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Smithville, OH — Illustrating that cops in schools aren't always there for your child's protection, a school resource officer in Smithville, Ohio has been placed on leave after activating a Taser to wake up a student for sleeping in class.

Officer Maryssa Boskoski, 32, shocked students and faculty alike when she was called to a room to wake up a sleeping student and pulled out her taser to do it.

The incident took place on August 30, at Liberty Preparatory School in Smithville. According to school staff, the student was out cold and would not wake up for the teacher nor the Interim Principal Jenna Parnell.

Instead of calling a doctor to see what was wrong with this student and why he wouldn't wake up, the school did what many schools across the country do when faced with normal everyday student problems—they called the cops.

When Boskoski entered the classroom and saw the sleeping student, she pulled out her taser and activated it right by the child's head.

"She did take her Taser, remove the cartridge from it, and arced the Taser," said Smithville Police Chief Howard Funk.

According to police, the probes were not deployed and the taser didn't actually touch the student. However, the sound of it, coupled with the ensuing chaos from the shocked students and teachers were enough to wake him up.

As ABC15 reports, Parnell said she was stunned by the officer's actions. The officer did not give any warning before using the Taser, according to Parnell.

"I was a little surprised by it. Our interest is in the safety of our students so hearing that go off was a little alarming," Parnell said.

An investigation into the officer — who is now on unpaid leave — is currently underway. Funk told ABC 15, that he plans to meet with the village solicitor to determine if any criminal charges should be filed.

Funk said that the officer clearly violated the department's use of Taser policy and put the entire classroom at risk when she did it.

"It's unfortunate and I'm disappointed that this took place. It's something I would not have expected from any of our officers," Funk said.

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This is the second such incident in which Boskoski has been in hot water in regard to using the taser. Early this year, according to her performance log, Boskoski failed to remove the cartridge from her taser prior to conducting a spark test. As a result, she nearly tasered a fellow officer as the prongs shot out from her weapon.

Boskoski was told at the time that any future incidents like this would would lead to disciplinary action.

Her record is not all negative, however. Last year, she was given a letter of recognition for giving a homeless man clothing and taking him to a shelter.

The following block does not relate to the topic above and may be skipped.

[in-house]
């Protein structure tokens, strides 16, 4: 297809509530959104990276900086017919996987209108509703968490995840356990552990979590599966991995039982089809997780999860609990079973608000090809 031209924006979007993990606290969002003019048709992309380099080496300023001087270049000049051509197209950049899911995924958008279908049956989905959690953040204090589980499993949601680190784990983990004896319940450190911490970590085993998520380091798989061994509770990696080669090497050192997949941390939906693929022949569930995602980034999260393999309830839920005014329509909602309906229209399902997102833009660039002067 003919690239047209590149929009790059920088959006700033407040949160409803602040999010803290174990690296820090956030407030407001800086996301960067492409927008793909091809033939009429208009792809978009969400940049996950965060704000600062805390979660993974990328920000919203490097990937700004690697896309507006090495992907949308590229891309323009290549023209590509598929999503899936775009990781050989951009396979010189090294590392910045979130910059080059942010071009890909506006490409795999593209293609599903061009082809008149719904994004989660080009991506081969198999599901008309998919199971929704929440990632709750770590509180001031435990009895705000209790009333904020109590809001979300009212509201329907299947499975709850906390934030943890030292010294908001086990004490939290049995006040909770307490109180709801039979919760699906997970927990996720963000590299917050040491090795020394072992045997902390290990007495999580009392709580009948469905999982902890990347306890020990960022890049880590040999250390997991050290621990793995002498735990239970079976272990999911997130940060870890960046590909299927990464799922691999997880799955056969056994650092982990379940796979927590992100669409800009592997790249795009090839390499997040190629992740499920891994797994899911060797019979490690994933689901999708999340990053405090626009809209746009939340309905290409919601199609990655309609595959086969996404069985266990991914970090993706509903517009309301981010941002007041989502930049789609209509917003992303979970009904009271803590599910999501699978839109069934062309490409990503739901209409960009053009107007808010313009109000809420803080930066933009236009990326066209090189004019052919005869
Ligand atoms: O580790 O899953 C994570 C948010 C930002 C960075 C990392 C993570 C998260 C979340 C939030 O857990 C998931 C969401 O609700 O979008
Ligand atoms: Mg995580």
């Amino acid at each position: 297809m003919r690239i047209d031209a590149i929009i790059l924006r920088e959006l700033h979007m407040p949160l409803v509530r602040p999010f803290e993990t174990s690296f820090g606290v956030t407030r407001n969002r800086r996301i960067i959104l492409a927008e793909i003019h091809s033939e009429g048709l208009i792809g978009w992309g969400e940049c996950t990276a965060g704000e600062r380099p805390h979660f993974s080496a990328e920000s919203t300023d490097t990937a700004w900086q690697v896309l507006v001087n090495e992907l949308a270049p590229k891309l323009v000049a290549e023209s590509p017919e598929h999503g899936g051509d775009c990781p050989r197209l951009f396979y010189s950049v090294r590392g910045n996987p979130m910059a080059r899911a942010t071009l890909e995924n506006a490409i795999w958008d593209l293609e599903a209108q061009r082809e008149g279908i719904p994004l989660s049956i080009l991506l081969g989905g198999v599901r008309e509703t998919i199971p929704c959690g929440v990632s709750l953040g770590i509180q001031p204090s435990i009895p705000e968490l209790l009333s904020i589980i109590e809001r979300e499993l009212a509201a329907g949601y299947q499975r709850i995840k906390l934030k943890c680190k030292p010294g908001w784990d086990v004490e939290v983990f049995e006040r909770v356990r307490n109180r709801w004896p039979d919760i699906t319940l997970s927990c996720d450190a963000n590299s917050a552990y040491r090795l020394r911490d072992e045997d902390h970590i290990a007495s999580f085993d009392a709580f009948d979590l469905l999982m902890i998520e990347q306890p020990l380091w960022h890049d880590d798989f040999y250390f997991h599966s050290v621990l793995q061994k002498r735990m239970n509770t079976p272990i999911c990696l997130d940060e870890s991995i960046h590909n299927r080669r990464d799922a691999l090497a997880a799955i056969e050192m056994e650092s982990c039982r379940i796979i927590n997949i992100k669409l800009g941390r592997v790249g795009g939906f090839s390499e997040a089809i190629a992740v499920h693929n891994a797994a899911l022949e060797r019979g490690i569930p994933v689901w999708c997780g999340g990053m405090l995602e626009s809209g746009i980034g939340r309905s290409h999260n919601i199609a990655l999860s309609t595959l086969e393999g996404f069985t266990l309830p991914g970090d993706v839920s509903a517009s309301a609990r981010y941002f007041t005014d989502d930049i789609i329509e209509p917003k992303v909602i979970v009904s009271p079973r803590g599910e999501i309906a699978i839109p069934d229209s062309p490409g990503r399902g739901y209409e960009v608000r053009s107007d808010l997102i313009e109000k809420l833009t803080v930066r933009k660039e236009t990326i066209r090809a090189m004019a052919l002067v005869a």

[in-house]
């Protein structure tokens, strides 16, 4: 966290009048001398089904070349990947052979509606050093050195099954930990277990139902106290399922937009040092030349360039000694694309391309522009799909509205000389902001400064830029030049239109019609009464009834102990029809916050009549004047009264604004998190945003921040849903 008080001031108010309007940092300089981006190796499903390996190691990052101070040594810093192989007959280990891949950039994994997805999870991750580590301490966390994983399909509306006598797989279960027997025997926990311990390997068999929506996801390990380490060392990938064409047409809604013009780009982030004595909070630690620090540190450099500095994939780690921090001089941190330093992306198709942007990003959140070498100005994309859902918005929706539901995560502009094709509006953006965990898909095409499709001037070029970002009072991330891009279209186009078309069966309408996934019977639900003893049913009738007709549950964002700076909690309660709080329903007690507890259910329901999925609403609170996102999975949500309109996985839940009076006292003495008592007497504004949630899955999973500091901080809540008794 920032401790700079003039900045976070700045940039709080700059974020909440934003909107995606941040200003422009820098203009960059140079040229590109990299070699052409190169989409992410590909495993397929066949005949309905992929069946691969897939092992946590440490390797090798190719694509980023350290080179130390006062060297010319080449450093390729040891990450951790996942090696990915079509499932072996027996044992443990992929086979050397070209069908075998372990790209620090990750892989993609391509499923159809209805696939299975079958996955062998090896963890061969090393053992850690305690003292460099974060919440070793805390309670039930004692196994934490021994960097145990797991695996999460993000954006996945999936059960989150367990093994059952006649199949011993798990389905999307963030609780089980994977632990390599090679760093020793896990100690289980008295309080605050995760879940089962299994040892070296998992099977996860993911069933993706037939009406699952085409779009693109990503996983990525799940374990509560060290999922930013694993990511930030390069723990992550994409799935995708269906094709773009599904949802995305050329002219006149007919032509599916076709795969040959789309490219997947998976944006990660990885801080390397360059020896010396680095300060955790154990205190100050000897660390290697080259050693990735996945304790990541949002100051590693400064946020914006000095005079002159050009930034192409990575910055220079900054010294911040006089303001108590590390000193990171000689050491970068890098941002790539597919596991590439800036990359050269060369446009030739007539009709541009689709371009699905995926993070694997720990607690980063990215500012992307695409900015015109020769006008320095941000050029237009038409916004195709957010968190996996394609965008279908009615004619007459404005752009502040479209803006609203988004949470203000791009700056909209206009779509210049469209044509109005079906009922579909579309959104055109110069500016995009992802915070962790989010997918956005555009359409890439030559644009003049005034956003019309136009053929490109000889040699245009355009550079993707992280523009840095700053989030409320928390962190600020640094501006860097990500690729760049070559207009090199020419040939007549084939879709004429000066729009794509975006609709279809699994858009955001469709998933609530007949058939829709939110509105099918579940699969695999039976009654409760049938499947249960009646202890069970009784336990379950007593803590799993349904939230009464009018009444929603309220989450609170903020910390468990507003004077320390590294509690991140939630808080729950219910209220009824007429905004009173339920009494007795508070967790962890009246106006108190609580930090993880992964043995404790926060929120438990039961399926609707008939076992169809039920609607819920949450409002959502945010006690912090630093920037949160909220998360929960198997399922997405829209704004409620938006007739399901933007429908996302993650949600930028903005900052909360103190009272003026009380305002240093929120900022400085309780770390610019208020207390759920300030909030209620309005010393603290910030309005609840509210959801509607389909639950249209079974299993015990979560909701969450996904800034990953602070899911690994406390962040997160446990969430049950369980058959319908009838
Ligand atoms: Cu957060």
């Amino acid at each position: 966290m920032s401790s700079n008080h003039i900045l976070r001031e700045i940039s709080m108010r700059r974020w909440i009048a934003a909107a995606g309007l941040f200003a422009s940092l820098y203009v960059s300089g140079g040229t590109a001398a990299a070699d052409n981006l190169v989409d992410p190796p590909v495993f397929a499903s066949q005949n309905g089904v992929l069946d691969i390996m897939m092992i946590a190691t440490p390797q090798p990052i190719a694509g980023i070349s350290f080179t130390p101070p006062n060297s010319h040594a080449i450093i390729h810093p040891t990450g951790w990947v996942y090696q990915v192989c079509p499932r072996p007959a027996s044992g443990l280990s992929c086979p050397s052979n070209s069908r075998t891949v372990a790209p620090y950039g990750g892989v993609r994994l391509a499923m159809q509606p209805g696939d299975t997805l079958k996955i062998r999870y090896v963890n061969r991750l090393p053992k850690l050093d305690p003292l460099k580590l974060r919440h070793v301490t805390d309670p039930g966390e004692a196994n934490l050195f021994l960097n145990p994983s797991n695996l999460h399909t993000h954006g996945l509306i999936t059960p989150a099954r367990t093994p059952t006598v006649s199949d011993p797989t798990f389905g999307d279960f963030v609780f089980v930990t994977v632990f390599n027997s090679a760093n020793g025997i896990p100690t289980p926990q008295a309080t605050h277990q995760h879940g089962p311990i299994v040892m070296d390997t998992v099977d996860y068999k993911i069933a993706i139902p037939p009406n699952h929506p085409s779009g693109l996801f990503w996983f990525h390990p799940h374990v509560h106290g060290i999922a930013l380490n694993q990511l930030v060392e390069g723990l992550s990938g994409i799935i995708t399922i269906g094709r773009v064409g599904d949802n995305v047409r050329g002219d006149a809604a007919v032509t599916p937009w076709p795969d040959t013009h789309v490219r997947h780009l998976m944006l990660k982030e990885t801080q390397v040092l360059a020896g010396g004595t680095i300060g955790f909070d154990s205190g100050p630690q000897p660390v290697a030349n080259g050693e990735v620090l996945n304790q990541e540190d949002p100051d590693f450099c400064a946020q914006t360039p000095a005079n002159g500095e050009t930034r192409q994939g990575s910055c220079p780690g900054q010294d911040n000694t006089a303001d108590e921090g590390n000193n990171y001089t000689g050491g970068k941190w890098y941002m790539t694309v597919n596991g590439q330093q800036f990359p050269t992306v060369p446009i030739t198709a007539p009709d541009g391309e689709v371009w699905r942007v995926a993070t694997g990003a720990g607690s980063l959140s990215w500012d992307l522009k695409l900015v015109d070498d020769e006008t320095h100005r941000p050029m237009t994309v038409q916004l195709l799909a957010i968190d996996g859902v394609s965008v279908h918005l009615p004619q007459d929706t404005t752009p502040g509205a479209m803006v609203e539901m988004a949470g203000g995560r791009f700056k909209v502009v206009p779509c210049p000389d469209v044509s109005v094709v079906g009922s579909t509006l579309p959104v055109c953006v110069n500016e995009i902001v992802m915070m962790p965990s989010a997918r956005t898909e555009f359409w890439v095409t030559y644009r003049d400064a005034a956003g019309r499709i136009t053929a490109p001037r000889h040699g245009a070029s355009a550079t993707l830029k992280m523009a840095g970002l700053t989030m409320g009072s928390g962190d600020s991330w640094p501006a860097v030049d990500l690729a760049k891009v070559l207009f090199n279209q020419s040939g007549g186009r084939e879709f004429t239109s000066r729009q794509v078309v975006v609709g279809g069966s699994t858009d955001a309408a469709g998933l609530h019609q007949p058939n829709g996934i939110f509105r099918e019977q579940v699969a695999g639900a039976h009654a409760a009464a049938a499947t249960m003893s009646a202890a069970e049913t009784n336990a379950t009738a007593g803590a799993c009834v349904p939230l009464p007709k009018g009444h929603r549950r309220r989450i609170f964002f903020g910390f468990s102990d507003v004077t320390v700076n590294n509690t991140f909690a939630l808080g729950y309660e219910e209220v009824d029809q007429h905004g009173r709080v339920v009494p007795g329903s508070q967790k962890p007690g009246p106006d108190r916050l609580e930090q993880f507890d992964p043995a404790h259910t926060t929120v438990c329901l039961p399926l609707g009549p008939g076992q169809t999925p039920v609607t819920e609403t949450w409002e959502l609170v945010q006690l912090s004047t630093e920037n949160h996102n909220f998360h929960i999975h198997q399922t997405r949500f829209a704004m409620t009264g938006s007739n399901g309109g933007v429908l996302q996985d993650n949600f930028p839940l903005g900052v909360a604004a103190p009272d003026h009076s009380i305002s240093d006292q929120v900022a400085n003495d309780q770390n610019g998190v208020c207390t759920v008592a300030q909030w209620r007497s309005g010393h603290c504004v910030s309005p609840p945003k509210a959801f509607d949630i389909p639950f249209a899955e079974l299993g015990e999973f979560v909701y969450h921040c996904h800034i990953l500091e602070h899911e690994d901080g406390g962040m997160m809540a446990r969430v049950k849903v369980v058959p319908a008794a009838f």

While Boskoski may be fired for her poor decision, other officers have done far worse, and remain gainfully employed.

As TFTP reported last month, deeply disturbing lawsuit filed in federal court tells the horrific story of an autistic child at a Caddo Parish high school who was tasered and left lying motionless in a pool of his own urine.

According to the lawsuit, filed by the non-verbal child's mother, Rosie Philips, her son's civil rights were violated under federal disability laws after a Caddo Parish Sheriff's deputy attacked him.

According to the lawsuit, on Aug. 31, J.H. reportedly began rubbing his stomach against the wall in the classroom when a staff member told him to stop. J.H. then walked out of the classroom and down the hall to the water fountain where he began to compulsively drink water. He then stood in the hallway with his fingers in his ears which is normal behavior for J.H. when he is stressed, according to the lawsuit.

Staff members, including a deputy then formed a semi-circle around J.H. which escalated the situation even further.

As the Shreveport Times reports:

Northwood's school resource officer, a Caddo sheriff's deputy identified in the lawsuit only as "Deputy Nunnery," approached the boy with his hand on his taser and did not try to de-escalate the situation, according to the lawsuit. Instead, Nunnery and members of the school staff formed a semi-circle around J.H. for about seven minutes, the lawsuit alleges.

J.H. tried to break free of the semi-circle and swatted at administrators. The deputy then allegedly fired his taser, possibly striking J.H. several times and sending the boy to the ground, according to the lawsuit.

On the floor, J.H. did not move. He urinated on himself. J.H. was left on the floor until his mother arrived and, during that time, Nunnery did not check on J.H.'s condition, according to the lawsuit.

"In this period in which he lay on the floor, the Sheriff’s deputy did not check his condition, his vitals, did not determine whether J.H. was still breathing, and made no motion to otherwise determine that J.H. was safe," the lawsuit alleges.

When the boy's mother arrived at school, she found her son on the floor, drenched in his own urine. She then helped him up and then left the building.

So, while deploying a taser in the air to wake a student up may seem like a brutally terrible idea, remember that things can always get worse.